I am writing a paper that illustrates a technique that is superior to a technique presented in a separate paper that I am citing as part of my work. The technique in the prior paper is not wrong, but it has several major drawbacks that my results address.
My question is, what is a polite way to point out the problems in the initial results, and then demonstrate why my results address these problems without coming across as insulting to the original authors? I would prefer an explanation of how to actually point out their drawbacks, rather than one that avoids it altogether, because I think it allows me to give a more clear and cohesive explanation of my findings. For example, I would prefer not to resort to just saying, "My technique is , which has , and advantages", because I think that pointing out drawbacks of earlier techniques will highlight and clarify the advantages of this new technique.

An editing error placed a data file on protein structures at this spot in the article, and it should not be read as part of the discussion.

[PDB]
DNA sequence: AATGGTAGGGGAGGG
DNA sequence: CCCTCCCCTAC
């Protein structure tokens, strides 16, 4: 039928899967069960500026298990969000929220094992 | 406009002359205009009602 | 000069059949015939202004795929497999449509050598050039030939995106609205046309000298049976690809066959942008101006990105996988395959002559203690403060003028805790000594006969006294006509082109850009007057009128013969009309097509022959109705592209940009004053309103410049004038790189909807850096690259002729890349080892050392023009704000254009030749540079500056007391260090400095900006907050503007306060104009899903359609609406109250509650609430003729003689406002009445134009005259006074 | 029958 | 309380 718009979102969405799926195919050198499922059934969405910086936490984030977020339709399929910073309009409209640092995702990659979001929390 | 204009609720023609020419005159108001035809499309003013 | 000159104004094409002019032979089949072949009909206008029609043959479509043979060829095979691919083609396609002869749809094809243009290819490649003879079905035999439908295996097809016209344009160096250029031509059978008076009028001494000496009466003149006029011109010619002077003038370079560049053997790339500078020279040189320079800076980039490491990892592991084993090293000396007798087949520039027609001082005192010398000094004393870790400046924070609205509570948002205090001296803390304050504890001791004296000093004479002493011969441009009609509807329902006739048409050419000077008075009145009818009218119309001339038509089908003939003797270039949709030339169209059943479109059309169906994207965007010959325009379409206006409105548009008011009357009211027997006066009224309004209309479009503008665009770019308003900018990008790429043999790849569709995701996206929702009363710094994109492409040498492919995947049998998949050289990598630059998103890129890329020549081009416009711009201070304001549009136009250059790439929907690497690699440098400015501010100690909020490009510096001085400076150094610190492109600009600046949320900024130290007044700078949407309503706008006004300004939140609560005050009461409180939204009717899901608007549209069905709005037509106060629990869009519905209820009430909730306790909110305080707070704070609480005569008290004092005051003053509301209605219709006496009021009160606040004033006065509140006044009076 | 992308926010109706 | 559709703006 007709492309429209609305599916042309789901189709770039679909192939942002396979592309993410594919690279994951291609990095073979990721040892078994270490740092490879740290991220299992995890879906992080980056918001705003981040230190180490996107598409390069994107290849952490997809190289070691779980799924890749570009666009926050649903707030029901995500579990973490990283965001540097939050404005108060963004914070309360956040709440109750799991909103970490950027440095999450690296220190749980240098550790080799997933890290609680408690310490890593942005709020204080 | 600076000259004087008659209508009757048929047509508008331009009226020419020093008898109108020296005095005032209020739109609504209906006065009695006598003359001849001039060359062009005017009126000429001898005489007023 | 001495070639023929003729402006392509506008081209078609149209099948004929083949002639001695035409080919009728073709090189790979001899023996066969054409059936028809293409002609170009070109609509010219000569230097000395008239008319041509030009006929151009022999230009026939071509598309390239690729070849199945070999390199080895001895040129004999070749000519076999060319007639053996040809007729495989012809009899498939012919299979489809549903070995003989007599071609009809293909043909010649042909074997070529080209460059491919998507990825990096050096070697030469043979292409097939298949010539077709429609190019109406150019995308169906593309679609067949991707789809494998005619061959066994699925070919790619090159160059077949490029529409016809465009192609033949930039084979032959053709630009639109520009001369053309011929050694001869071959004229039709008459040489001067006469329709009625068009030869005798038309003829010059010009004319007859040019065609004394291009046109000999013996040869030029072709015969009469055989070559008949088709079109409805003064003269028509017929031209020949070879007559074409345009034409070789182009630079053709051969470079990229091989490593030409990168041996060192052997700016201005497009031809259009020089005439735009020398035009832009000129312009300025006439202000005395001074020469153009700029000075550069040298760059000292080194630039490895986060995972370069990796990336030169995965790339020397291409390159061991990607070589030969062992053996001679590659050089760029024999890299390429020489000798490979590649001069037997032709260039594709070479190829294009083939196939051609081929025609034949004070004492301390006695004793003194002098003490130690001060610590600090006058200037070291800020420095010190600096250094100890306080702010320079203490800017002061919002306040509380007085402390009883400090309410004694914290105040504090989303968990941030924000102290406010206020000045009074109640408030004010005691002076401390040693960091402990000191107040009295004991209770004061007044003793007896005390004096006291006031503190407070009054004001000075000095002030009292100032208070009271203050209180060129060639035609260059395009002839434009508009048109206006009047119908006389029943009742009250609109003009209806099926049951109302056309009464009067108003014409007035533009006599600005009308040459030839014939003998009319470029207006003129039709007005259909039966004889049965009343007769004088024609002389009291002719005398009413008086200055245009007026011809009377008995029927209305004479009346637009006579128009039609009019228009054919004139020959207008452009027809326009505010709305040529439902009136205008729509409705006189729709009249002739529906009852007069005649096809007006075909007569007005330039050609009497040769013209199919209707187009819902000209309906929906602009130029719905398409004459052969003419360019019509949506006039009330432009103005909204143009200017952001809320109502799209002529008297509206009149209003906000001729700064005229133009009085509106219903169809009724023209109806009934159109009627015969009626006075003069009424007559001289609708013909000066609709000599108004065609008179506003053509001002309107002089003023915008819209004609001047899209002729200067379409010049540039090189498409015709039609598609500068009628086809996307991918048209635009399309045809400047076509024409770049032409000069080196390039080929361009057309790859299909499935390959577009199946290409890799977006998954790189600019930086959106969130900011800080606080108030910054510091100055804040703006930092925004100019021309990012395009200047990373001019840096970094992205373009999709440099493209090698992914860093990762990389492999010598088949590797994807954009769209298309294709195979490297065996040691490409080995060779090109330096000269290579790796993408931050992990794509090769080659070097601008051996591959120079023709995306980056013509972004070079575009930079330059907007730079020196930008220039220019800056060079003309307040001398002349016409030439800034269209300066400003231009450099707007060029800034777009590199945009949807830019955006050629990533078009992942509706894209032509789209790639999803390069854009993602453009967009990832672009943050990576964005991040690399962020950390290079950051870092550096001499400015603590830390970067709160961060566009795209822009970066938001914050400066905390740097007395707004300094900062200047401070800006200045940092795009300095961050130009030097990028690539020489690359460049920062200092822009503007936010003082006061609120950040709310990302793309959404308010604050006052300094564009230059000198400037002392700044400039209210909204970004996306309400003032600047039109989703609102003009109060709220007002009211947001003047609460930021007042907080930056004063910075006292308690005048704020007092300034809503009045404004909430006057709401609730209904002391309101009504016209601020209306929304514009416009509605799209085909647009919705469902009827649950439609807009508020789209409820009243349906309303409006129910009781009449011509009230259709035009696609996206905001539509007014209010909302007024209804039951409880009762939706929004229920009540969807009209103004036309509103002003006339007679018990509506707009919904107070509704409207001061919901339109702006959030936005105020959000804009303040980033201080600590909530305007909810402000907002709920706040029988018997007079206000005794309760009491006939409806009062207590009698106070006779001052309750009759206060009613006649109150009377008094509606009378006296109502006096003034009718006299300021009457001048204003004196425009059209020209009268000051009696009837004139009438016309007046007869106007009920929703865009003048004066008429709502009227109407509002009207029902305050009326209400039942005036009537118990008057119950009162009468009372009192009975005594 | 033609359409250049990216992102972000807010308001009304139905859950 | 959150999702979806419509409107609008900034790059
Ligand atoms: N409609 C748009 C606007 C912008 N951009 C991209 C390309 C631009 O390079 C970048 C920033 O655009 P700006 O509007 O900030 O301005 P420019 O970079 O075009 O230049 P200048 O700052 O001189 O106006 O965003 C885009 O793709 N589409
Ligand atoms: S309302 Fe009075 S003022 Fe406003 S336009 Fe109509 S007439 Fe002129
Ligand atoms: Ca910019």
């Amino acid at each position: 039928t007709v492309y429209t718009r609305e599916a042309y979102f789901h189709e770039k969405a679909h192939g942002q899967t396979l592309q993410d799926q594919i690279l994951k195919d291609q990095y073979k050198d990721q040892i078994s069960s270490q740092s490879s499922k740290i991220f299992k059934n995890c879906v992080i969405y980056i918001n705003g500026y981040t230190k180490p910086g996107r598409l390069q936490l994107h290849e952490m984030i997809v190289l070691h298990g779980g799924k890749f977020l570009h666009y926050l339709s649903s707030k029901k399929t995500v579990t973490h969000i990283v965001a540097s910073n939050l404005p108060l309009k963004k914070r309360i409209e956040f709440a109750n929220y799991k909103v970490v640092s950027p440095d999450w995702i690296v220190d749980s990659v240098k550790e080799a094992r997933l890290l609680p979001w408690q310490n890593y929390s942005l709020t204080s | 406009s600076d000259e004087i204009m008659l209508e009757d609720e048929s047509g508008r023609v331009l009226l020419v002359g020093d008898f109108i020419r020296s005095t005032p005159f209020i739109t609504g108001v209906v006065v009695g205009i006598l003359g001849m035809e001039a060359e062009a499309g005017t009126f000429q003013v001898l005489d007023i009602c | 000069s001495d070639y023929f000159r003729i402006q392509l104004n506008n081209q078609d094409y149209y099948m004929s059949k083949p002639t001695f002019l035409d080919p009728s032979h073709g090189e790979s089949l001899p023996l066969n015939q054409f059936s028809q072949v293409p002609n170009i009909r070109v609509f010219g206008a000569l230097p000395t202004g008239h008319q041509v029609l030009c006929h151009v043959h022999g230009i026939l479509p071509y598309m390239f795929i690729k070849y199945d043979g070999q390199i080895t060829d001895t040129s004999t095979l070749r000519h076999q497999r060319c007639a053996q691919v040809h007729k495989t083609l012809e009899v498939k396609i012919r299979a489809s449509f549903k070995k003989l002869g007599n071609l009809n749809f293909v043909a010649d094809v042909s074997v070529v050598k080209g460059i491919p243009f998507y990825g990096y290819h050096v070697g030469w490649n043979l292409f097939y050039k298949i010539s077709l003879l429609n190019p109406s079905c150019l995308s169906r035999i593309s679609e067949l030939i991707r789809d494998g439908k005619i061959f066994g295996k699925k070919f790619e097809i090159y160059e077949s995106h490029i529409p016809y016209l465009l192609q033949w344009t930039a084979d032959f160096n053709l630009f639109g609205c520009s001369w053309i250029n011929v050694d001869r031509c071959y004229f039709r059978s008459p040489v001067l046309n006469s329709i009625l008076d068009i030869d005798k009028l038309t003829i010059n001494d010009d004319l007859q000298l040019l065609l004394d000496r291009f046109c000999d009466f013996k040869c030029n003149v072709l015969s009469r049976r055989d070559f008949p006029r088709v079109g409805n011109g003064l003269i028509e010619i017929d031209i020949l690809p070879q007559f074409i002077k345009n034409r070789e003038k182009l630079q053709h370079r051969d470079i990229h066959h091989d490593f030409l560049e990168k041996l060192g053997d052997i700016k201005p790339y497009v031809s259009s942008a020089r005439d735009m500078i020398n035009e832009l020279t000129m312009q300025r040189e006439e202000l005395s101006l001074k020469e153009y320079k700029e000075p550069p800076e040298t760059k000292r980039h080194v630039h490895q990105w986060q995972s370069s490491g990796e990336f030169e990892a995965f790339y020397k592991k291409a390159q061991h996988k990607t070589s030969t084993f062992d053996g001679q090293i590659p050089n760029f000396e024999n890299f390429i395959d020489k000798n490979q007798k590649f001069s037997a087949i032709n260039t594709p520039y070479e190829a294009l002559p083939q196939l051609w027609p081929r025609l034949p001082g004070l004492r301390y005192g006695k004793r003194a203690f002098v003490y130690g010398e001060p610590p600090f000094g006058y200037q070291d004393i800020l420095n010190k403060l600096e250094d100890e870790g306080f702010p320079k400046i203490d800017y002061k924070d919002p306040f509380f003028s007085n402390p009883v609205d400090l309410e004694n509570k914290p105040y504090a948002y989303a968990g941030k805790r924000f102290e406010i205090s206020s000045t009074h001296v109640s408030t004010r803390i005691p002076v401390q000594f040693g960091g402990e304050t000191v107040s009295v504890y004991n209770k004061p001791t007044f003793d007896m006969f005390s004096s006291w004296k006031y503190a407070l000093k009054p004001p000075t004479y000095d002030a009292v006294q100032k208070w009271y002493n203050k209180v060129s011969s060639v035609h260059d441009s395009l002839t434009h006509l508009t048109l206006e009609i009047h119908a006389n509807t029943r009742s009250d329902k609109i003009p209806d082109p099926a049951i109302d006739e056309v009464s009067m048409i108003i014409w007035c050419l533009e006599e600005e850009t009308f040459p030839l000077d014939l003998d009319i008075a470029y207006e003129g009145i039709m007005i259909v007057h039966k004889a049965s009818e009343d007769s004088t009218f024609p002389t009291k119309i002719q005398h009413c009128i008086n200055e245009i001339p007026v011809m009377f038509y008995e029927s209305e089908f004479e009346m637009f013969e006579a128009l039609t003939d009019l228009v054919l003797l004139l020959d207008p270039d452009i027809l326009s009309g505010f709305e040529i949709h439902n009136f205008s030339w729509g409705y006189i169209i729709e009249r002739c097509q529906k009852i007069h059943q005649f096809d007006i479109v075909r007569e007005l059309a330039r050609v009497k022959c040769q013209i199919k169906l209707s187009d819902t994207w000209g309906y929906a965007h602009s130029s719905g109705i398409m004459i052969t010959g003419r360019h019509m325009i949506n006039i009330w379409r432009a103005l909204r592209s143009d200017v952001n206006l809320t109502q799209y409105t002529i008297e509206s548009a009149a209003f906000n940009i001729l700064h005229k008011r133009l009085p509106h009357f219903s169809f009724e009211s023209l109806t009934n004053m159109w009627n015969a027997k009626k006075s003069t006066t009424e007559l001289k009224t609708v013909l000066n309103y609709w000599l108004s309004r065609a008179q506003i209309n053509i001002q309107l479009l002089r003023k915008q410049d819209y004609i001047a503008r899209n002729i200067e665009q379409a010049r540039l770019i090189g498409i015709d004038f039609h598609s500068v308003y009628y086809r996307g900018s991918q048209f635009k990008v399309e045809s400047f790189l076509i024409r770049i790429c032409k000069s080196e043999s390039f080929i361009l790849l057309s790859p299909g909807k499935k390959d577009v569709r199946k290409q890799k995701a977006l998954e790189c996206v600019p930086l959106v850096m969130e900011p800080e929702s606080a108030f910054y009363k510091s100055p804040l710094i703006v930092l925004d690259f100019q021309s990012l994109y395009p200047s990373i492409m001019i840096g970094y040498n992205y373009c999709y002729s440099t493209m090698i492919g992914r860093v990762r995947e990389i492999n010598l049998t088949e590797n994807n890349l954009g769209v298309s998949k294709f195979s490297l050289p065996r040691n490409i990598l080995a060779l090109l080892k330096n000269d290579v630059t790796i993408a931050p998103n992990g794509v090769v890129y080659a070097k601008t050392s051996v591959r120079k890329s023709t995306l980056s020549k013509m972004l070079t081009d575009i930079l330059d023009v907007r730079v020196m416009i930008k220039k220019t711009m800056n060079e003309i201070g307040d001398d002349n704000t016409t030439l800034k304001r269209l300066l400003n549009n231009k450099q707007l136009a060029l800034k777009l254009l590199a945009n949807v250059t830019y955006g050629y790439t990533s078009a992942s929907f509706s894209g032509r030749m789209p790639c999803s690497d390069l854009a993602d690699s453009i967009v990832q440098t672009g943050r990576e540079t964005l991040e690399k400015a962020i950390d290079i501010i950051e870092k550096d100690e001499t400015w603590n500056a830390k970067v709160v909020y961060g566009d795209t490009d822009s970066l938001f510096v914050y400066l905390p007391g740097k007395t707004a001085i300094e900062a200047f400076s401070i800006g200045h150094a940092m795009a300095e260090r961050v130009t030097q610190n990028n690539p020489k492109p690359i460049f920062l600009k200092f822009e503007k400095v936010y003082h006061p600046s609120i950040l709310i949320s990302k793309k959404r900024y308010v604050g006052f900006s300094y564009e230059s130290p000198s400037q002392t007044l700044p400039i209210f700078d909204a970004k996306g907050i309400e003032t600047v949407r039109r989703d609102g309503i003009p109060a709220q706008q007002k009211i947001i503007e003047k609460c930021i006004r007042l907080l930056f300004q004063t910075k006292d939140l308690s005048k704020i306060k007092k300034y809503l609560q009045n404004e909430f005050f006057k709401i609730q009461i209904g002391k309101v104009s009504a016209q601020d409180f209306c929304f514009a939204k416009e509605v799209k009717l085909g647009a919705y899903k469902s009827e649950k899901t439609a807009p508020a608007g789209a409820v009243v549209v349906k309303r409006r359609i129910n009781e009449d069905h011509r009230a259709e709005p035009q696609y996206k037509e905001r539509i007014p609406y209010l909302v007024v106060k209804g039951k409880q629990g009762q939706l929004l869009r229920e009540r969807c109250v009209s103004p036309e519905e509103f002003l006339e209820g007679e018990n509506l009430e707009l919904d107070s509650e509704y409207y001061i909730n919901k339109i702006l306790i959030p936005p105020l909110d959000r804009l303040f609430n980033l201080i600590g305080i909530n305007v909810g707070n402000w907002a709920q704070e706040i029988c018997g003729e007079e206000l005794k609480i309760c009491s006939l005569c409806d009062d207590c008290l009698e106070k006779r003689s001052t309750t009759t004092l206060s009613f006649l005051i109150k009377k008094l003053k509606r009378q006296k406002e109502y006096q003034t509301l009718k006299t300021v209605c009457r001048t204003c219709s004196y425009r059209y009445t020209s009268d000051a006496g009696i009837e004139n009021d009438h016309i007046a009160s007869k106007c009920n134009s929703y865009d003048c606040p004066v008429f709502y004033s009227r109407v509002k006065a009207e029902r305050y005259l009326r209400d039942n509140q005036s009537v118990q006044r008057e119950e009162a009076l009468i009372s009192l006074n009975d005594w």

I would fully expect (and hope) that someone in the future would come along and point out the drawbacks of my approach, and how they improved upon it. It just seems to me that if I don't point out the drawbacks in the previous approach, I'm being both intellectually dishonest, and unfair to the reader who would have gained a deeper understanding of my paper had they had the full context.